Removal of gas from the coal seam and surrounding strata has proven to be an effective method in reducing or eliminating outbursts.
The benefits of gas drainage are:
- Gas given off from the virgin coal is reduced so that gas percentage in intake airways and at working faces are kept within statutory limits and coal production rates are not governed by gas emission rates. This is achieved by degasification of coal prior to mining, i.e., pre-drainage
- Gas given off from the adjacent strata, mainly the lower coal seams after extracting an area of coal, is controlled so gas percentages in return airways are maintained below statutory limits. This is achieved by drainage from adjacent strata after mining, i.e., post drainage
- A reduction in the intensity of outbursts of coal and gas
Gas drainage in coal mines can be either by
(a) mine ventilation system, and
(b) drilling technique.
The drainage by mine ventilation is normally used in mines with relatively low coal gas content. However, in coal deposits with high gas content beyond threshold limits, gas drainage can be carried out by drilling boreholes. Drainage by bore hole drilling can be carried out either from the surface or from underground. In either case the drainage of gas can be carried out either prior to mining- called “pre-drainage” or after mining of the coal seam- called “post drainage”
Pre drainage of coal seam and surrounding deposits can be carried out by drilling holes from the surface and even prior to the commencement of the mining operations. Holes drilled can be vertical, angled (Ray 2004) or deviated as per need. In seam drilling can also be carried out from the surface by deviated drilling. See figure opposite.
Surface drainage generally involves drilling boreholes on a grid pattern from the surface to the coal seam. The spacing between the holes varies between 250-500m. The location of the boreholes is influenced by surface topography and eased of access to the drill site. Above all it can also be influence by the angle of drilling. Currently the grid spacing of the surface holes are widened significantly because of borehole deviation and branching. Hydrofracing and deviated drilling are also carried out from the surface. Drilling from the surface can also be carried out for post drainage. The effectiveness of post drainage is influenced by the competency of the overburden stratification. The longwall extracted areas can be efficiently sealed off after completion of the extraction process. The exposed cavities and/or goaf areas form ‘free gas’ reservoirs that can be extracted by post-drainage techniques at a predetermined controlled rate. To avoid dilution of high percentage methane behind the seals, the quantity of captured gas should be in equilibrium with gas desorption rate from the strata gas sources. Part of the gas usually leaks directly to the ventilation system, however, the majority of high percentage methane could be recovered by goaf gas drainage systems. The extracted gas can be diffused into the ventilated mine workings or transported by a methane drainage network to the surface for utilisation or controlled exhaustion to the open atmosphere. The diameter of surface holes is 150 to 300 mm, which depends on working seam depth, gas and mining conditions as well as the source of gas transportation (suction or free flow – buoyancy effect).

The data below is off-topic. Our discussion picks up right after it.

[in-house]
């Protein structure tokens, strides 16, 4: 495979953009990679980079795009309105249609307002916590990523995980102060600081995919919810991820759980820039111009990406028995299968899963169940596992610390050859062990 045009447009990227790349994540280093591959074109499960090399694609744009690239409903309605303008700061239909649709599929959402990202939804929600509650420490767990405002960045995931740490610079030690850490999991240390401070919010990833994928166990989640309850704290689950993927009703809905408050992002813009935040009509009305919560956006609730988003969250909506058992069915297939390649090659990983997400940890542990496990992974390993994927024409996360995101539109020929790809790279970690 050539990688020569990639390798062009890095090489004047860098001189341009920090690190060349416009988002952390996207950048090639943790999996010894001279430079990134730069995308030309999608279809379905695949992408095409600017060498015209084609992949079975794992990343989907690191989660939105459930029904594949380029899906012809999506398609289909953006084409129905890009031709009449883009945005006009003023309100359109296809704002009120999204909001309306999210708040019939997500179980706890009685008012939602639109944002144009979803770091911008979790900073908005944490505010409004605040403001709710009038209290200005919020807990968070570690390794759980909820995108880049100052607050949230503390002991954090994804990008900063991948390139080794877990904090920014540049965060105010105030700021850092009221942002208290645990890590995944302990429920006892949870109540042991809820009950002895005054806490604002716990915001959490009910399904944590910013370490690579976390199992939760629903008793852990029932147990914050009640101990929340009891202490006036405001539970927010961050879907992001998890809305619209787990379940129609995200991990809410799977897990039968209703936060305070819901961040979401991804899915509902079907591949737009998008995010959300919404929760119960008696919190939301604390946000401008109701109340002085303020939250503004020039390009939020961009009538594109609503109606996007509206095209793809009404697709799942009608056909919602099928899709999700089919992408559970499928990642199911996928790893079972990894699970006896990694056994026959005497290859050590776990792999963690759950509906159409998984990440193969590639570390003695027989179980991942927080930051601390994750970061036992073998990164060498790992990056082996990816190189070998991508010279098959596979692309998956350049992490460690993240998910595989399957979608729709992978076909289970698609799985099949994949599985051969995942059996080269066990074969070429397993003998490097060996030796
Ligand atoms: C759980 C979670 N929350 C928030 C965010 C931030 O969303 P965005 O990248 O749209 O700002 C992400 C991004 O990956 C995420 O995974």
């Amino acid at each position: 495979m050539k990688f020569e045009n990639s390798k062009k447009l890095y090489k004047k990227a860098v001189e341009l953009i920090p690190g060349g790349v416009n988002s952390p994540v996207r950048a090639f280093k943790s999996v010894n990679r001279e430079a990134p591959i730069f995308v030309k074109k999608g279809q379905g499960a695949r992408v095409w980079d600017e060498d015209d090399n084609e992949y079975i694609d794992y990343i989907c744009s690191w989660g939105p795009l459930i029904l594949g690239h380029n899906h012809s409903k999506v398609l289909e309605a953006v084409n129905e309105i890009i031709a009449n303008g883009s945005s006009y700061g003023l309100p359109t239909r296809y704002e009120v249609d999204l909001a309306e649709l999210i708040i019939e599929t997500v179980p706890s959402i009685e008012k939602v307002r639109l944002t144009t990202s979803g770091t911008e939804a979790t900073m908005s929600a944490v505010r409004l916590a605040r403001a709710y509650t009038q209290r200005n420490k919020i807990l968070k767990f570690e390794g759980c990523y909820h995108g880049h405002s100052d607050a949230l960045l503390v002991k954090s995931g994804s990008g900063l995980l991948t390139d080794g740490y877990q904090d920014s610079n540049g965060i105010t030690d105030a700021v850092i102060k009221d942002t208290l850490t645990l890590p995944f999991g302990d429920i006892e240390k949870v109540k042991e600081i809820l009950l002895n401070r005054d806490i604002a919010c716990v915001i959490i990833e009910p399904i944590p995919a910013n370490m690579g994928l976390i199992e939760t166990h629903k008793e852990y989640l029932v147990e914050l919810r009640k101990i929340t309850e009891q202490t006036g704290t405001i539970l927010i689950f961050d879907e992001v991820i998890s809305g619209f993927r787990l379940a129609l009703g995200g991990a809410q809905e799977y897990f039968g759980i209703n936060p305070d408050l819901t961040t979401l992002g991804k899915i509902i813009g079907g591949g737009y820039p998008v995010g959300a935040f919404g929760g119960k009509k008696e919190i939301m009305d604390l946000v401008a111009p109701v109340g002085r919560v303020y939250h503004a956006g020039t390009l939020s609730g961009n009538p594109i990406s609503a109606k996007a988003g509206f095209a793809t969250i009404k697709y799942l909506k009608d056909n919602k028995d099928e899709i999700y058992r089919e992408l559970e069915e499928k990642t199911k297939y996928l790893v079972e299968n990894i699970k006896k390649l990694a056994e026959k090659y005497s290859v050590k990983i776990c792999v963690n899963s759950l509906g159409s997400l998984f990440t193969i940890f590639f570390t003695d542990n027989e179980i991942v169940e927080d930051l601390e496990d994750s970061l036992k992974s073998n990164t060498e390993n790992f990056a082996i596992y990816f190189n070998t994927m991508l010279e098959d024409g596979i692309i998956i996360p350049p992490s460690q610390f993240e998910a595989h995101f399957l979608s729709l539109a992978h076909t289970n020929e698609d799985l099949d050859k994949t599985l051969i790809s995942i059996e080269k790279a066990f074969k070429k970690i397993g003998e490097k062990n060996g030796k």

Underground drainage of gas can be carried out as pre drainage and post drainage and these include:
Local drainage ahead of the development headings:
Figures opposite show a typical method of drilling holes ahead of the roadway. These holes are either drilled to both sample gas in advance of the developing coal face and extract any residual gas ahead and adjacent to the proposed roadway.
Inseam gas drainage across the panel and along the panel:
Figure opposite shows typical drilling patterns used in inseam drainage of a panel. The extent of the drill hole density, drill pattern and drill fan orientation with respect to the panel direction is dependent upon the coal permeability, coal gas make, gas composition, ground principal stress direction, coal cleat orientation and lead time until mining. Holes, typically 96 mm in diameter, are normally drilled in advance of the working face, from gate roads or main headings to dewater and degas the coal over time intervals of 3 -18 months, depending on virgin gas content, permeability and hole spacing. Holes are typically 250-400m in length but can reach over 1500m if required. The coal gas is drained of the coal either by its natural gas pressure or with the aid of vacuum pumps.
Cross measure drilling, below or above the working seam:
This type of drilling practice is primarily focused on controlling and managing gas, which has the potential to migrate into the mine workings. Holes are drilled into the floor and/ or roof of the coal seam being worked and in advance of the longwall coal being extracted. These holes are usually inactive or dormant prior to longwall extraction and only start to liberate significant gas flow as the floor and / or roof fractures with the extraction of the coal. Figure opposite shows the cross measure holes (in Green) drilled to the floor of the mined coal seam, intersecting the gas horizons and coal seams beneath the mined seam.
Drilling for gas sampling and drainage in advance of development heading